Sounds like sex ed for kids.
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[User Picture]From: loganb
2005-02-18 01:55 am (UTC)
One big problem I have introducing the Internet to older, non-tech literate folk is getting them to recognize the distinction between the web browser window and the window-looking elements on a web page.

Just recently I was helping an older woman learn to read her e-mail through the PeoplePC web gateway. The system would only show 10 messages at a time and she would assume there were no more when she scrolled to the bottom of the page with the scroll bar not realizing that there was a "next" link. I've also seen people use a scroll bar on a frame that is halfway off the screen, not be able to scroll far enough, and not realize that the main scroll bar will move the frame onto the screen. It gets worse with ads that look like windows because then they get confused because the 'X' in the corner didn't work as they expected.

Anyways, the abstraction of a web browser/page as a cropped, subview of a larger surface is often missed by the newcomers, so you may want to explain it very carefully. Good luck!
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[User Picture]From: mart
2005-02-18 09:28 am (UTC)

That's because web-based “user interfaces” suck. I've been saying this for years, but it doesn't stop people trying and failing over and over again. Just make a proper application and everyone will be happy. (or, alternatively, get something like XUL implemented for all current browsers and write web apps using a proper UI API/toolkit.)

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[User Picture]From: troworld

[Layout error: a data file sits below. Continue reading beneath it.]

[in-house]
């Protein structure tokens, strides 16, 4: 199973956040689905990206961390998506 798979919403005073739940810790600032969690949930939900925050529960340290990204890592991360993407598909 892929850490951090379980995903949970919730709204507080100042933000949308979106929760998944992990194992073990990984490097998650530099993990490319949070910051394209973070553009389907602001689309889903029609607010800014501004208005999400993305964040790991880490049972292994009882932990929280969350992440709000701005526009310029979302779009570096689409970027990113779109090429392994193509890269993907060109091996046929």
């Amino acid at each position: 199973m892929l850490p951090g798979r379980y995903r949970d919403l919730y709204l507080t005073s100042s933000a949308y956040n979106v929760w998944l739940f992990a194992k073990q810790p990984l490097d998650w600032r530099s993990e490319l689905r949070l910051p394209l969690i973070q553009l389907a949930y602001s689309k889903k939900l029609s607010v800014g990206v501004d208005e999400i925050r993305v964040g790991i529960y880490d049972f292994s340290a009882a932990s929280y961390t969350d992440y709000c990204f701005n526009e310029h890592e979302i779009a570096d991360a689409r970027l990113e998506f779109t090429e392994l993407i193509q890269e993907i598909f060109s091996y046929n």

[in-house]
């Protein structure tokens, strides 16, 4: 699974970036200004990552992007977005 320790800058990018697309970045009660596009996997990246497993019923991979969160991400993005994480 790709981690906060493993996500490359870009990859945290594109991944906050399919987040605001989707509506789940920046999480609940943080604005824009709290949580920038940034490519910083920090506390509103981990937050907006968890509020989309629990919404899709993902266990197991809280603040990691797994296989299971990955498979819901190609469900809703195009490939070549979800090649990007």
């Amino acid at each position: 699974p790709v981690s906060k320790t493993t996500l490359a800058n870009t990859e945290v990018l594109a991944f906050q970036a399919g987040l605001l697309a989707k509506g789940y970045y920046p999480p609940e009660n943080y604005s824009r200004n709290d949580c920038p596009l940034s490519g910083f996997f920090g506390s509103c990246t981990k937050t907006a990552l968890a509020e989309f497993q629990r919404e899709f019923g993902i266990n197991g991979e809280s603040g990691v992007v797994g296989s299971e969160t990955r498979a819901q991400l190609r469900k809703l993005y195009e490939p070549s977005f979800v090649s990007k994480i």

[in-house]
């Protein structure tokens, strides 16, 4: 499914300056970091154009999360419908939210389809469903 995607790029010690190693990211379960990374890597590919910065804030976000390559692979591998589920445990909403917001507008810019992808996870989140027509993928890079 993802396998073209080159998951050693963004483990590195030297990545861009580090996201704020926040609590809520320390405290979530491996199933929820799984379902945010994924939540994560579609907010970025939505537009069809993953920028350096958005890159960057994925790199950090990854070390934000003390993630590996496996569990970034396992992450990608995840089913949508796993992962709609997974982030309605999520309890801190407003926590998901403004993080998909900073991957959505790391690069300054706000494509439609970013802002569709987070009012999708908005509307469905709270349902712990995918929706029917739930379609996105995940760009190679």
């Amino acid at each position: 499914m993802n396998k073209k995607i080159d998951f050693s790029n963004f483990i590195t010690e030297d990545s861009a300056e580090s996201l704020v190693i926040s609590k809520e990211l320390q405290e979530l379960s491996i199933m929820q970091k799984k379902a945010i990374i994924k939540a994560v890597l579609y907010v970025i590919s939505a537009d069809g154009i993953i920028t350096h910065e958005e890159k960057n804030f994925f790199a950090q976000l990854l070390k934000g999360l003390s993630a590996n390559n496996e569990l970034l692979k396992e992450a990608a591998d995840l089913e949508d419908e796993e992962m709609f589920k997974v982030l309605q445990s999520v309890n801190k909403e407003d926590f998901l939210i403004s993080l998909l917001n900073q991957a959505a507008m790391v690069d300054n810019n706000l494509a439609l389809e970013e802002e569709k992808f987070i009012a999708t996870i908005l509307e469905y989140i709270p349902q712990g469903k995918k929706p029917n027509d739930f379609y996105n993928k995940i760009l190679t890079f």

2005-02-18 02:07 am (UTC)
I tried to teach my grandma the mysterious ways of the mouse. The best she could do is push the mouse to the right position, then aim for a second and quickly stab the left mouse button like it was an insect needing to be squished.

Double-clicks were a problem. It took her a few tries each time it was necessary, but she only needed to click on little blue underlined text once to read the daily news. :)
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From: node
2005-02-18 09:32 am (UTC)
I actually learned something from my dad, watching him 'double-click'. What he'd do is click on an icon or whatever, and then hit the enter key. The interesting thing about it is that when you've just logged into the system and it's still loading up applications for your tray, it's not very responsive and will sometimes miss double-clicks. A single-click and hitting the enter key will always work, though.
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[User Picture]From: brad
2005-02-18 05:52 am (UTC)
AOL doesn't support Linux, plus it's too busy/flashy/annoying. I got them an el-cheapo 56k dial-up account from a local ISP.
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[User Picture]From: stalk_her
2005-02-18 03:10 am (UTC)
"Can you see them now when you talk to them?" Dina said no, and he just kinda sighed sadly and looked away. This guy wants the future.

that is super cute.
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From: postbagboy
2005-02-18 03:34 am (UTC)
Haha that kicks ass. Elders using computers is great.
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[User Picture]From: koehlerk
2005-02-18 04:44 am (UTC)
Brad, you are a good guy!
Speaking of old people and computers, I was in an orientation class for the State Parks Reservation System with a couple old timers in the agency. They were used to maintenance of restrooms, plumbing and the sort, but were to be put into the reservation booth the summer I worked there. During the class, the instructor assumed that everyone knew how to use a mouse and kept saying, "Move your mouse on the screen." The old timers picked up their mouses, and moved them around on the face of the monitor. Old timers, in a small town, working for a state agency--they had no clue. It was after that class the instructor advised the park manager not to let them work with the reservation system at all. We avoided many a pissed off camper thanks to that suggestion.
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From: xiambax
2005-02-18 06:28 am (UTC)
oh man, your awesome. as i was reading this i was thinking in the back of my head "man this dudes 80 and wants to learn something about a computer i hope brad hooks the dude up with a linux box". and you did, you are truly a man among men